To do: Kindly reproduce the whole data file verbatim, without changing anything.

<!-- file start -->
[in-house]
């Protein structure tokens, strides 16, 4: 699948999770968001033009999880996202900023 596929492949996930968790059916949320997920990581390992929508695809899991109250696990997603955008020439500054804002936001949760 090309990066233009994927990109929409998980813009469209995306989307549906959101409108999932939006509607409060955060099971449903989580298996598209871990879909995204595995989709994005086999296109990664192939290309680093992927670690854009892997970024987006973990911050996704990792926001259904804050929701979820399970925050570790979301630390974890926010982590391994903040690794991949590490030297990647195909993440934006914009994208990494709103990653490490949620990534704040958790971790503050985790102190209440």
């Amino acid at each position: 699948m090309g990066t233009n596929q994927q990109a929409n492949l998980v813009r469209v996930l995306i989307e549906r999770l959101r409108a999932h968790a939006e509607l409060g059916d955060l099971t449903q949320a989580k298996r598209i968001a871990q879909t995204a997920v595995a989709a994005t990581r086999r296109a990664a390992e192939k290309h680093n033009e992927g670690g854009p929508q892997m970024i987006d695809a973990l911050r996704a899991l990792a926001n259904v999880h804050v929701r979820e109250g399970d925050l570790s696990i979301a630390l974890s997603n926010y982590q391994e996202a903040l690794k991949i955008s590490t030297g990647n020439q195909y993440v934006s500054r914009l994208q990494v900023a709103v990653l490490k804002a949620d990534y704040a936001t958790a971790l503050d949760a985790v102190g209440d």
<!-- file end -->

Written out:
[in-house]
């Protein structure tokens, strides 16, 4: 699948999770968001033009999880996202900023 596929492949996930968790059916949320997920990581390992929508695809899991109250696990997603955008020439500054804002936001949760 090309990066233009994927990109929409998980813009469209995306989307549906959101409108999932939006509607409060955060099971449903989580298996598209871990879909995204595995989709994005086999296109990664192939290309680093992927670690854009892997970024987006973990911050996704990792926001259904804050929701979820399970925050570790979301630390974890926010982590391994903040690794991949590490030297990647195909993440934006914009994208990494709103990653490490949620990534704040958790971790503050985790102190209440």
């Amino acid at each position: 699948m090309g990066t233009n596929q994927q990109a929409n492949l998980v813009r469209v996930l995306i989307e549906r999770l959101r409108a999932h968790a939006e509607l409060g059916d955060l099971t449903q949320a989580k298996r598209i968001a871990q879909t995204a997920v595995a989709a994005t990581r086999r296109a990664a390992e192939k290309h680093n033009e992927g670690g854009p929508q892997m970024i987006d695809a973990l911050r996704a899991l990792a926001n259904v999880h804050v929701r979820e109250g399970d925050l570790s696990i979301a630390l974890s997603n926010y982590q391994e996202a903040l690794k991949i955008s590490t030297g990647n020439q195909y993440v934006s500054r914009l994208q990494v900023a709103v990653l490490k804002a949620d990534y704040a936001t958790a971790l503050d949760a985790v102190g209440d």